A new job for Tommy

Ehud Olmert's recent appointment of his down-on-his-luck friend to head the Yad Vashem Council is a bit over the top

By
August 1, 2006 21:52
4 minute read.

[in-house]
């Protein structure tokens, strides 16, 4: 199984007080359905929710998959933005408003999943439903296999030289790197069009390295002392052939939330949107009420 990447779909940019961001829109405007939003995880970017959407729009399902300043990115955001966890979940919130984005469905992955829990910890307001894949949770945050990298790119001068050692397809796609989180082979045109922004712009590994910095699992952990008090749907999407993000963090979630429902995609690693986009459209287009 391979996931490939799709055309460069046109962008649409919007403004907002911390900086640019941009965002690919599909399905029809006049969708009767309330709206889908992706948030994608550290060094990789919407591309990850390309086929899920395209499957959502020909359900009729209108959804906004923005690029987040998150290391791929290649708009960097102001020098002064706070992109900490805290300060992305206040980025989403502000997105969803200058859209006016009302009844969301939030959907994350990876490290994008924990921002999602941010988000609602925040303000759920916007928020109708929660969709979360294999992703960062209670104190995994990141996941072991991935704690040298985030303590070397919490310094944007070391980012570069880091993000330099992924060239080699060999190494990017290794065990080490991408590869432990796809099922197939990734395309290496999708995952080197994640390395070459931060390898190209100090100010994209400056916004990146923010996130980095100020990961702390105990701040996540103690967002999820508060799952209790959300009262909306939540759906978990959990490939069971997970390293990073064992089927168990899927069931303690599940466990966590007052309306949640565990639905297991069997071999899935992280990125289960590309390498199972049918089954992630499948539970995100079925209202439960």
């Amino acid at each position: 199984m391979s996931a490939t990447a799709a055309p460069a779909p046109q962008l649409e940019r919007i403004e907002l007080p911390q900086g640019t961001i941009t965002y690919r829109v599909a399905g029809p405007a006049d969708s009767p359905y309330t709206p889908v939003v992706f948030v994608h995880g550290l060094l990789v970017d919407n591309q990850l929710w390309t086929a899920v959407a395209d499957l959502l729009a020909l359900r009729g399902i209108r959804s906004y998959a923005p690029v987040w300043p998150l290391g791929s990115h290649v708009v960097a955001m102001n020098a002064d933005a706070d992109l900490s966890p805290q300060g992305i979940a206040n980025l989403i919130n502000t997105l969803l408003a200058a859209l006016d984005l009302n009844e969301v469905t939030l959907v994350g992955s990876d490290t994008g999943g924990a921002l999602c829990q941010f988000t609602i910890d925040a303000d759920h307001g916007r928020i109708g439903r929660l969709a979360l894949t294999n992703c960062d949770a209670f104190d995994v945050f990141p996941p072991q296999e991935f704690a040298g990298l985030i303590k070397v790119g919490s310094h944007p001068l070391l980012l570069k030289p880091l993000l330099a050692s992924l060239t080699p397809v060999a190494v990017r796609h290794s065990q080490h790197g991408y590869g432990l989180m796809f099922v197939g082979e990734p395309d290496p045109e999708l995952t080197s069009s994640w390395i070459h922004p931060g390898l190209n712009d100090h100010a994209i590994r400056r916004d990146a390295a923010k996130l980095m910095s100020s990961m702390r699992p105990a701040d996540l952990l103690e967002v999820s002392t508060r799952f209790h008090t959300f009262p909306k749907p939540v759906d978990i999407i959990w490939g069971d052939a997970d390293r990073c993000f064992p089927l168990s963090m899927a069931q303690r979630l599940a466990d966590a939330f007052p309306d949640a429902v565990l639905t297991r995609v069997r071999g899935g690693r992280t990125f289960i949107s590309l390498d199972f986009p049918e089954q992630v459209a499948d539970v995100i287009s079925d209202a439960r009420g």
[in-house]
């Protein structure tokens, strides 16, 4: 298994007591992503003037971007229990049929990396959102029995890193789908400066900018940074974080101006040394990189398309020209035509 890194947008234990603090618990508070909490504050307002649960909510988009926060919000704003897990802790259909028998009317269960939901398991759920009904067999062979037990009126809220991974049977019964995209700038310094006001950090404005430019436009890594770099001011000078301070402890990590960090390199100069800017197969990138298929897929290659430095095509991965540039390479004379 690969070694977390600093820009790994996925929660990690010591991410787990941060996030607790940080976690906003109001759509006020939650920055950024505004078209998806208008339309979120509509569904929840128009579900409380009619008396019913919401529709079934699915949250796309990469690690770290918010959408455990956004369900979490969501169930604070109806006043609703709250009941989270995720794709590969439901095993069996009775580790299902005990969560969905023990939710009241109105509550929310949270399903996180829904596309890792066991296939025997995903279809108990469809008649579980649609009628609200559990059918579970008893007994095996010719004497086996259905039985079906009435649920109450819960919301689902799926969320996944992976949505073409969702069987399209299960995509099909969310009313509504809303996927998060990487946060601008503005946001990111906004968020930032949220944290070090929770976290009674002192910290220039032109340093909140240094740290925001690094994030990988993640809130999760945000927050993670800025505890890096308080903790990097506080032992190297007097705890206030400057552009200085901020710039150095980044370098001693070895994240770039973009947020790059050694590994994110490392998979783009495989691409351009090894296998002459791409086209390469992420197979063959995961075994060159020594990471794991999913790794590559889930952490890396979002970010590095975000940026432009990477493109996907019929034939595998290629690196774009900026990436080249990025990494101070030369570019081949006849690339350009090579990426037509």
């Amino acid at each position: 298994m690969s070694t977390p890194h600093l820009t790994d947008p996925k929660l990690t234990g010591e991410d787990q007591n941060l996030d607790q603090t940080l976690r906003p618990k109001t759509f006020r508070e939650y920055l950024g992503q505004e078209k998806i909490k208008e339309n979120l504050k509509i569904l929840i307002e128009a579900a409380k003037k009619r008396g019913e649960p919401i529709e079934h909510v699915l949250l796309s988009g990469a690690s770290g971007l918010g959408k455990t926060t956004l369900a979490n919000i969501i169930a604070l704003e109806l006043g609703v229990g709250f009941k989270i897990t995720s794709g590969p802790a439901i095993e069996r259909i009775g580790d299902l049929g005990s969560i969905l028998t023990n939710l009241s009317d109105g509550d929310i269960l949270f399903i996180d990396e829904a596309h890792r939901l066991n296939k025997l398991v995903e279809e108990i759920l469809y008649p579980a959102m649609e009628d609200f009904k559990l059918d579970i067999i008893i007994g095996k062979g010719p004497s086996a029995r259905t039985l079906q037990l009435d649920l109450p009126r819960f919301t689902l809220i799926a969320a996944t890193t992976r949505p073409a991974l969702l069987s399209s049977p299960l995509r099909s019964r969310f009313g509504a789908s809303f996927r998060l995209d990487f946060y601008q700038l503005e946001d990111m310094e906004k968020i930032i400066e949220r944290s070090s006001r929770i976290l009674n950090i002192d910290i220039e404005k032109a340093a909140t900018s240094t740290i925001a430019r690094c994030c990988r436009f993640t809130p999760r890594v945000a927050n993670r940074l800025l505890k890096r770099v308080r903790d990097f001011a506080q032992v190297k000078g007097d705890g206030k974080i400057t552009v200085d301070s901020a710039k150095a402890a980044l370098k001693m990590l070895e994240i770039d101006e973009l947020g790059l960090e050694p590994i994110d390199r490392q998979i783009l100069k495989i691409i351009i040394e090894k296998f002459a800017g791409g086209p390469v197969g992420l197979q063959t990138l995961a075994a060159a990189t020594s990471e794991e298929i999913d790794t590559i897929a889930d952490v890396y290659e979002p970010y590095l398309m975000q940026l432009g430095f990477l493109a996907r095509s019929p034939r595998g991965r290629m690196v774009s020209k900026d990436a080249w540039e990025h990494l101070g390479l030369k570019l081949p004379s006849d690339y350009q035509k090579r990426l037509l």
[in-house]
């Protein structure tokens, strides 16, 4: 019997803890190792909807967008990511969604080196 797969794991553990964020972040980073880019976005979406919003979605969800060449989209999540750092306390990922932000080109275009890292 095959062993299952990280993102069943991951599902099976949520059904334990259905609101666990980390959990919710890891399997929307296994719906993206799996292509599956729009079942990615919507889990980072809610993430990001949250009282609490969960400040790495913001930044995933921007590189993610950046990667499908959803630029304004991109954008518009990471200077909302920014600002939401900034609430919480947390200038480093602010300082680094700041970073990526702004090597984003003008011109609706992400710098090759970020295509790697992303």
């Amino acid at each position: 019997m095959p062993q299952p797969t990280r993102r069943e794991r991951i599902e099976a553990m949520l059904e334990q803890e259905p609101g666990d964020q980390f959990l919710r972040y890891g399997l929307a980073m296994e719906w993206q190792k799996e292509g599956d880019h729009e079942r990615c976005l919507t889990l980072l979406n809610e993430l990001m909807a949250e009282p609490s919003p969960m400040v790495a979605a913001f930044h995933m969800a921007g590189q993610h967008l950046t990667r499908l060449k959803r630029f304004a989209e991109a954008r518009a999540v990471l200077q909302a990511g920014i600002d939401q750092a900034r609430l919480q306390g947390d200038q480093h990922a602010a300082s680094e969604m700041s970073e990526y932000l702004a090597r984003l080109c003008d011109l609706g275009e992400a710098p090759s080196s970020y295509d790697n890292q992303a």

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Prime Minister Olmert is known to be a loyal friend. But even friendship has - or should have - its limits. Few of us would say with British novelist E.M. Forster, for instance, "If I had to choose between betraying my country and betraying my friend, I hope I should have the guts to betray my country." Even by standards of Israeli cronyism, Olmert's recent appointment of his down-on-his-luck friend Tommy Lapid to head the Yad Vashem Council is a bit over the top. For an equally shocking example of insensitivity, one would have to go back to Yad Vashem's decision to award the Zussman Prize to sculptor Yigal Tumarkin (a decision later narrowly reversed by a special panel). Yes, the same Tumarkin who famously remarked: "When I see a large haredi family, I begin to understand the Nazis." According to Dr. Michael Berenbaum, former director of the research institute attached to the US Holocaust Museum, 50-70% of those murdered by the Nazis "were traditionally religious Jews." How ironic, then, to appoint Lapid, who rode to fame and power a one-issue hobby horse - venomous hatred of haredim, often expressed as contempt for Judaism in general - to represent a museum devoted to preserving the memory of those who perished in the Holocaust. THE APPOINTMENT of Lapid is far from the Torah world's only problem with Yad Vashem. The original exhibition hall was very much a product of the 1950s Israeli Holocaust historiography, contrasting the martial bravery of the new Israeli Jew to those who were charged with having gone like sheep to the slaughter. Former partisan leader Abba Kovner was the chief proponent of this view, though towards the end of his life he wondered whether his brother, who had stayed behind in Vilna with their elderly mother, was not the greater hero. The magnificent new exhibition hall no longer advances the 1950s version of the Holocaust. Yet despite all the thought and money put into the exhibit, a major aspect of the Holocaust is still missing. The world of Torah learning that was almost entirely destroyed is slighted, as is the spiritual heroism of many of the victims. IN THE HALL devoted to the Warsaw Ghetto there is no hint of the rich religious life that flourished in the ghetto - the yeshivas and heders, the celebration of festivals - even though these are all documented in Emmanuel Ringelblum's journals. The hall on the Kovno Ghetto is filled with photographs of the leading personalities who died or were murdered in the ghetto. Absent, however, are photos Rabbi Avraham Dovber Shapiro, the rabbi of Kovno and leading posek of his time; of Rabbi Elchonon Wasserman, whose works remain standard texts in every yeshiva, and who returned from America to join his yeshiva before being martyred in the ghetto; or of Rabbi Avraham Grodzinski, one of the great mussar figures of pre-War Jewry. The heartrending shaylos (religious questions) addressed to Rabbi Ephraim Oshry in the Kovno Ghetto and subsequently collected as Shaylot u'Teshuvot MeMa'amakin find no mention. The leading Orthodox rescue activists in Europe go almost unmentioned: Rabbi Michoel Ber Weissmandl in Slovakia (he is pictured in connection with his plan for bombing Auschwitz); Recha and Isaac Sternbuch in Switzerland, George Mantello in Hungary; and Dr. Jacob Griffel in Turkey. TESTIMONIES of survivors are interspersed throughout the exhibition hall. But one looks in vain for one survivor wearing a kippa or a sheitel. At the British Holocaust Museum and the US Holocaust Museum they are found, but not in Yad Vashem. The interviews are full of graphic descriptions of the degraded state to which the Nazis succeeded in bringing the inmates of the concentration camps. But the spiritual heroism of those who exchanged their only morsel of daily bread for the chance to put on tefillin, or pray from a siddur; of those who insisted on blowing the Shofar on Rosh Hashanah or baking matzot on Pessah; of those who risked their lives to save other Jews goes unmentioned. The words Shema Yisroel, on the lips of millions of Jews as they met their end, appear nowhere in Yad Vashem. Nor would a visitor know that the Nazis sought not only to physically exterminate all Jews but to extinguish the light of Torah as well. I. A. Eckhardt, High Commander of the German Occupation Forces in Poland, issued a directive on November 23, 1940 warning that no Ostjuden (Eastern European Jews) must be allowed to escape because they constitute the majority of rabbis and "Talmud learners." He warned, prophetically, that the Talmud learners could bring about the spiritual regeneration of world Jewry, even American Jewry. THE STANDARD response to complaints about these omissions and many others equally glaring is that Yad Vashem is not a "sectoral" museum, but one for the entire Jewish people. And thus, with the wave of a hand, are half of those who perished in the Holocaust written off as a mere "sector," and secular Jews accorded the status of the true representatives of Klal Yisrael, the people of Israel. The gaps in the historical record infect only the main exhibition hall - the only part of the institution most visitors ever see. Yad Vashem's research facilities contain plentiful material on the world of traditional observance that was destroyed, documenting outstanding examples of spiritual heroism to parallel the courage of the fighters in the Warsaw Ghetto. This week's Mishpacha , a religious weekly magazine, contains an interview with Shulamit Imber, pedagogical director of Yad Vashem's international school of Holocaust Studies, who is herself religious, in which she expresses Yad Vashem's determination to correct the gaps in the main exhibition. Such promises have been frequently heard in recent years. Hopefully, Yad Vashem will fulfill its undertakings to present a more complete picture of the Holocaust. But the appointment of Tommy Lapid as head of the Yad Vashem Council hardly inspires confidence.